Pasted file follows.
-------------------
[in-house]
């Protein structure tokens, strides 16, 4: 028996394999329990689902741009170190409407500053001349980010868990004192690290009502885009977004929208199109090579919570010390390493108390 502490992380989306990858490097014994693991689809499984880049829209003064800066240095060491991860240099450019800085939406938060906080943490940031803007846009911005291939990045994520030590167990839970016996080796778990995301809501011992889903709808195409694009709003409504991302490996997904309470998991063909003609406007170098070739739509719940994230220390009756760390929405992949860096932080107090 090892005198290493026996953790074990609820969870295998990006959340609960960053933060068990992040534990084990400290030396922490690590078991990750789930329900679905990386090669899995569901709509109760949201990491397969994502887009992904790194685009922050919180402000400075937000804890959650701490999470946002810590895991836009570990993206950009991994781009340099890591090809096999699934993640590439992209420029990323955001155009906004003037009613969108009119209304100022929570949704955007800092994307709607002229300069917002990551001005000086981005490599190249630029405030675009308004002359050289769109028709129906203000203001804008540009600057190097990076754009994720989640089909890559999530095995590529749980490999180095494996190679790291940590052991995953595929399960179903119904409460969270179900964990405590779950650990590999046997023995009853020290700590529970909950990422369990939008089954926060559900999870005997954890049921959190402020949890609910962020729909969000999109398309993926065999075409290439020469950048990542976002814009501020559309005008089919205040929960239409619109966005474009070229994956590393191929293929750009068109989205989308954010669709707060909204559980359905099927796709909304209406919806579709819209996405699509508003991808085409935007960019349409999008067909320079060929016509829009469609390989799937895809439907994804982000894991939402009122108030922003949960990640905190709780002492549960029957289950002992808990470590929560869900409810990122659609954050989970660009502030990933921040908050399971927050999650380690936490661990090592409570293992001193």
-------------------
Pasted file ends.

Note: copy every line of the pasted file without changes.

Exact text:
[in-house]
């Protein structure tokens, strides 16, 4: 028996394999329990689902741009170190409407500053001349980010868990004192690290009502885009977004929208199109090579919570010390390493108390 502490992380989306990858490097014994693991689809499984880049829209003064800066240095060491991860240099450019800085939406938060906080943490940031803007846009911005291939990045994520030590167990839970016996080796778990995301809501011992889903709808195409694009709003409504991302490996997904309470998991063909003609406007170098070739739509719940994230220390009756760390929405992949860096932080107090 090892005198290493026996953790074990609820969870295998990006959340609960960053933060068990992040534990084990400290030396922490690590078991990750789930329900679905990386090669899995569901709509109760949201990491397969994502887009992904790194685009922050919180402000400075937000804890959650701490999470946002810590895991836009570990993206950009991994781009340099890591090809096999699934993640590439992209420029990323955001155009906004003037009613969108009119209304100022929570949704955007800092994307709607002229300069917002990551001005000086981005490599190249630029405030675009308004002359050289769109028709129906203000203001804008540009600057190097990076754009994720989640089909890559999530095995590529749980490999180095494996190679790291940590052991995953595929399960179903119904409460969270179900964990405590779950650990590999046997023995009853020290700590529970909950990422369990939008089954926060559900999870005997954890049921959190402020949890609910962020729909969000999109398309993926065999075409290439020469950048990542976002814009501020559309005008089919205040929960239409619109966005474009070229994956590393191929293929750009068109989205989308954010669709707060909204559980359905099927796709909304209406919806579709819209996405699509508003991808085409935007960019349409999008067909320079060929016509829009469609390989799937895809439907994804982000894991939402009122108030922003949960990640905190709780002492549960029957289950002992808990470590929560869900409810990122659609954050989970660009502030990933921040908050399971927050999650380690936490661990090592409570293992001193």